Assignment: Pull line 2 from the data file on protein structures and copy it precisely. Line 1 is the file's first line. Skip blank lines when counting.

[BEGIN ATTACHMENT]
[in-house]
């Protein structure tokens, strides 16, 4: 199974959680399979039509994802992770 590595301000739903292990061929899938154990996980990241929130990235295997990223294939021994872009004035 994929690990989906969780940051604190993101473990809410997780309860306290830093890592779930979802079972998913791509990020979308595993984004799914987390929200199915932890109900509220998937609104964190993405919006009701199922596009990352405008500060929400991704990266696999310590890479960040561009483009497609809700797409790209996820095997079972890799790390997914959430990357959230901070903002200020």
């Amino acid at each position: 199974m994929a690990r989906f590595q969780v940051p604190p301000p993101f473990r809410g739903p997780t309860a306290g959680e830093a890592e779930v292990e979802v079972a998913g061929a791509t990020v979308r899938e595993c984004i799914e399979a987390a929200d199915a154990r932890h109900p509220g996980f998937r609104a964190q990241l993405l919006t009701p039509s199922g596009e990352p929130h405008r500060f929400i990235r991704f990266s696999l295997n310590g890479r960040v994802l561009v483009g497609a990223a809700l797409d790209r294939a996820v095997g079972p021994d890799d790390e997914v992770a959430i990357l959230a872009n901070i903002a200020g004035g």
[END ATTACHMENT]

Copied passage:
């Protein structure tokens, strides 16, 4: 199974959680399979039509994802992770 590595301000739903292990061929899938154990996980990241929130990235295997990223294939021994872009004035 994929690990989906969780940051604190993101473990809410997780309860306290830093890592779930979802079972998913791509990020979308595993984004799914987390929200199915932890109900509220998937609104964190993405919006009701199922596009990352405008500060929400991704990266696999310590890479960040561009483009497609809700797409790209996820095997079972890799790390997914959430990357959230901070903002200020």